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Human values and codes of behavior: Changes in Oregon's Eagle Cap Wilderness visitors and their attitudes

Posted date: April 30, 2015
Publication Year: 
1996
Authors: Watson, Alan E.; Hendee, John C.; Zaglauer, Hans P.
Publication Series: 
Scientific Journal (JRNL)
Source: Natural Areas Journal. 16(2): 89-93.

Abstract

A study of visitors to Oregon's Eagle Cap Wilderness in 1965 offered a baseline against which to evaluate how those who recreate in wilderness have changed their views of wilderness. A study of visitors to that same wilderness area in 1993 provided comparative data. Some characteristics of the visitors changed in ways that would suggest that the values visitors placed on wilderness and on the behaviors they would consider appropriate had changed as well. Specifically, visitors were better educated and were more likely to be members of conservation or outdoor recreation organizations. In addition, they were more supportive of actions to maintain the wilderness character of Eagle Cap, and they were more restrictive in the behaviors they considered appropriate in wilderness. Both manager-initiated education efforts and changes in society are believed to contribute to these changes in attitudes.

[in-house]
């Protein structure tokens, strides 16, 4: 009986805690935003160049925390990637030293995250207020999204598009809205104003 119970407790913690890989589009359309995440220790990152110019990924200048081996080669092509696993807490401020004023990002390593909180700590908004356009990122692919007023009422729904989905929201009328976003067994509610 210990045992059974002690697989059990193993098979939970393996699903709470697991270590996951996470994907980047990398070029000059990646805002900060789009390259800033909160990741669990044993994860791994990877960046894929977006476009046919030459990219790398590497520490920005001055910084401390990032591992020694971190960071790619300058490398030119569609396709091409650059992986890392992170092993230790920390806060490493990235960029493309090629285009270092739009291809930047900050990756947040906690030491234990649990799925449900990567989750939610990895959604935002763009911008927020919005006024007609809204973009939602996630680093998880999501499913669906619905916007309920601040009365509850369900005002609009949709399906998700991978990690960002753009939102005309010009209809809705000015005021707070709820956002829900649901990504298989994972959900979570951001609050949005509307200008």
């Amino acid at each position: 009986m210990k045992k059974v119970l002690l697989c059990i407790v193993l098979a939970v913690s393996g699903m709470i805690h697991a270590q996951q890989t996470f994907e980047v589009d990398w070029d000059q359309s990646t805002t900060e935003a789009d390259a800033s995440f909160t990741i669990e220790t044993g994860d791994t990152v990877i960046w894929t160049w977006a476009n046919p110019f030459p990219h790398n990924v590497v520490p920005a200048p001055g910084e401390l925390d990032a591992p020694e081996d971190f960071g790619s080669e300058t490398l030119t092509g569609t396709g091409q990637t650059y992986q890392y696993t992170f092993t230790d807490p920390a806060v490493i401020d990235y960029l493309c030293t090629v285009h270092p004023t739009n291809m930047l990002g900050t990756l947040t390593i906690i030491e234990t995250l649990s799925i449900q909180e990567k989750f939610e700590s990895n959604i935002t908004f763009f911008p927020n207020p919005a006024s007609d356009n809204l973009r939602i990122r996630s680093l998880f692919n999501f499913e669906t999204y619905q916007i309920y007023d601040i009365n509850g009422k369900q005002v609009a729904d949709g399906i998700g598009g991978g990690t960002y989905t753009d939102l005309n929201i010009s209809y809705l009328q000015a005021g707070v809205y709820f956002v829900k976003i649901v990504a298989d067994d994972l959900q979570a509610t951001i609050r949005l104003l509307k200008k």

Citation

Watson, Alan E.; Hendee, John C.; Zaglauer, Hans P. 1996. Human values and codes of behavior: Changes in Oregon's Eagle Cap Wilderness visitors and their attitudes. Natural Areas Journal. 16(2): 89-93.